In post-marketing experience, serious systemic hypersensitivity reactions (including anaphylactic reaction) have been reported following administration of SIMPONI. If an anaphylactic reaction or other serious allergic reactions occur, administration of SIMPONI should be discontinued immediately and appropriate therapy initiated. The needle cover on the pre-filled pen is manufactured from dry natural rubber, containing latex, and may cause allergic reactions in individuals sensitive to latex.
In the Phase III studies in RA, PsA, AS, and UC, no overall differences in adverse events (AEs), serious AEs, and serious infections in patients age 65 or older who received SIMPONI were observed compared with younger patients. However, caution should be exercised when treating older people, and particular attention should be paid with respect to occurrence of infections. There were no patients aged 45 and over in the nr-Axial SpA study.
Specific studies of SIMPONI have not been conducted in patients with renal or hepatic impairment. SIMPONI should be used with caution in subjects with impaired hepatic function.
SIMPONI contains sorbitol. Patients with rare hereditary problems of fructose intolerance should not take SIMPONI.
Women of childbearing potential must use adequate contraception to prevent pregnancy and continue its use for at least 6 months after the last SIMPONI treatment. There are no adequate data on the use of SIMPONI in pregnant women. Due to its inhibition of TNF, SIMPONI administered during pregnancy could affect normal immune responses in the newborn. Studies in animals do not indicate direct or indirect harmful effects with respect to pregnancy, embryonal/foetal development, parturition or postnatal development. The use of SIMPONI in pregnant women is not recommended; SIMPONI should be given to a pregnant woman only if clearly needed. SIMPONI crosses the placenta. Following treatment with a TNF-blocking monoclonal antibody during pregnancy, the antibody has been detected for up to 6 months in the serum of the infant born by the treated woman. Consequently, these infants may be at increased risk of infection. Administration of live vaccines to infants exposed to SIMPONI in utero is not recommended for 6 months following the mother’s last SIMPONI injection during pregnancy. It is not known whether SIMPONI is excreted in human milk or absorbed systemically after ingestion. Because human immunoglobulins are excreted in milk, women must not breast feed during and for at least 6 months after treatment with SIMPONI. No animal fertility studies have been conducted with golimumab. A fertility study in mice, using an analogous antibody that selectively inhibits the functional activity of mouse TNFα, showed no relevant effects on fertility.
In the controlled period of the pivotal trials in RA, PsA, AS, nr-Axial SpA, and UC, upper respiratory tract infection was the most common adverse drug reaction (ADR) reported in 12.6% of golimumab-treated patients compared with 11.0% of control patients. The most serious ADRs that have been reported for golimumab include serious infections (including sepsis, pneumonia, TB, invasive fungal and opportunistic infections), demyelinating disorders, lymphoma, HBV reactivation, CHF, autoimmune processes (lupus-like syndrome) and haematologic reactions. Very common (≥1/10) and common (≥1/100, <1/10) ADRs reported in clinical trials and post-marketing experience with SIMPONI include: upper respiratory tract infections (nasopharyngitis, pharyngitis, laryngitis, and rhinitis), bacterial infections (such as cellulitis), lower respiratory tract infections (such as pneumonia), viral infections (such as influenza and herpes), bronchitis, sinusitis, superficial fungal infections, abscess, anaemia, allergic reactions (bronchospasm, hypersensitivity, urticaria), autoantibody positive, depression, insomnia, dizziness, headache, paraesthesia, hypertension, asthma and related symptoms (such as wheezing and bronchial hyperactivity), dyspepsia, gastrointestinal and abdominal pain, nausea, gastrointestinal inflammatory disorders (such as gastritis and colitis), stomatitis, increased alanine aminotransferase and aspartate aminotransferase, pruritus, rash, alopecia, dermatitis, pyrexia, asthenia, injection-site reactions (such as injection-site erythema, urticaria, induration, pain, bruising, pruritus, irritation and paraesthesia), chest discomfort and bone fractures. Simponi® is a Registered Trademark owned by Johnson & Johnson and licensed to Merck and Co., Inc. (known as MSD outside the US and Canada), Kenilworth, New Jersey, USA.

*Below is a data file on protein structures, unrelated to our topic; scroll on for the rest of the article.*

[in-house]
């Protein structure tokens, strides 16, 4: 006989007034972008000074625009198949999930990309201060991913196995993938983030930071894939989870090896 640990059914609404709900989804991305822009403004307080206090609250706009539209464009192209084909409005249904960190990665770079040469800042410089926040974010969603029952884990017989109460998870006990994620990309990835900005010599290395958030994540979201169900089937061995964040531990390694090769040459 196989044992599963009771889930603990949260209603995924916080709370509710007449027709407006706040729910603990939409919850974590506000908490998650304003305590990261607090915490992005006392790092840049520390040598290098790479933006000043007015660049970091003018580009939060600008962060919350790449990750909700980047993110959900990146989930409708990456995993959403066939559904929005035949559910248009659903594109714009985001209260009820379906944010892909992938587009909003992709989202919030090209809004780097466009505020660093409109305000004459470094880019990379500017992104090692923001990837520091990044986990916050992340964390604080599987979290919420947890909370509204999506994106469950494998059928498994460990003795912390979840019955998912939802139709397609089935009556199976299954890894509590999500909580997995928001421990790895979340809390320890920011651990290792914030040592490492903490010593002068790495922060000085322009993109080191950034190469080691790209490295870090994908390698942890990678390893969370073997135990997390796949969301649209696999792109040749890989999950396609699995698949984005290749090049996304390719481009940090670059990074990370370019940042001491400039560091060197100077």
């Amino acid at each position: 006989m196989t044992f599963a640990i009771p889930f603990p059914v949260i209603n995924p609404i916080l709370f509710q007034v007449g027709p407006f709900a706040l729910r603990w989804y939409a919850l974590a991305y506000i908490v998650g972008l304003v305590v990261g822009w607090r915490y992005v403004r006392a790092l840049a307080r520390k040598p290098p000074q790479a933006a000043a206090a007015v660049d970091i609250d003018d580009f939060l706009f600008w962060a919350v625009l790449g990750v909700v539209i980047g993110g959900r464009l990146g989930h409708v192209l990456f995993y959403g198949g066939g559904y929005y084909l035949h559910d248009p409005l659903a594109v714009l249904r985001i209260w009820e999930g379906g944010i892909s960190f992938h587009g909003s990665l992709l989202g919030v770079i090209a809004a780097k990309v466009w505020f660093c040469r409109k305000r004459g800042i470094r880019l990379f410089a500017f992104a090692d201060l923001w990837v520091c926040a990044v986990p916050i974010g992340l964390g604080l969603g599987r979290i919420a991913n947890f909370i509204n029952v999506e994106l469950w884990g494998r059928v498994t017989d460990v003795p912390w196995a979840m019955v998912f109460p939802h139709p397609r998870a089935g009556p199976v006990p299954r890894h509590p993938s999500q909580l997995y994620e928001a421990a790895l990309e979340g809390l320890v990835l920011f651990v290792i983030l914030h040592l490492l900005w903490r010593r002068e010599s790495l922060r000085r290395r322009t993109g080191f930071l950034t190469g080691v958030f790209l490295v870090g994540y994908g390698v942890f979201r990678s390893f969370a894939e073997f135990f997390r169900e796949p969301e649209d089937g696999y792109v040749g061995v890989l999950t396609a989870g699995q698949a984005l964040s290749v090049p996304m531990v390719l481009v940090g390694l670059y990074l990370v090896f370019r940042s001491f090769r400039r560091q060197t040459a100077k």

For complete EU prescribing information, please visit www.ema.europa.eu.
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1. Belhassen M, Hudry C, Woronoff MC, et al. Treatment Persistence with Subcutaneous TNF-Alpha Inhibitors in France. Abstract 2253 presented at the American College of Rheumatology Annual Meeting 2016, Washington, November 2016. Available at http://acrabstracts.org/abstract/treatment-persistence-with-subcutaneous-tnf-alpha-inhibitors-in-france/. Last Accessed October 2016.
2. Van Den Bosch F, Flipo RM, Braun J, et al. Clinical and Quality of Life Improvements Observed with Golimumab and Infliximab in a Large Real-Life Ankylosing Spondylitis Population: results from the QUO-VADIS study. Abstract 730 presented at the American College of Rheumatology Annual Meeting 2016, Washington, November 2016. Available at http://acrabstracts.org/abstract/clinical-and-quality-of-life-improvements-observed-with-golimumab-and-infliximab-in-a-large-real-life-ankylosing-spondylitis-population/. Last accessed October 2016.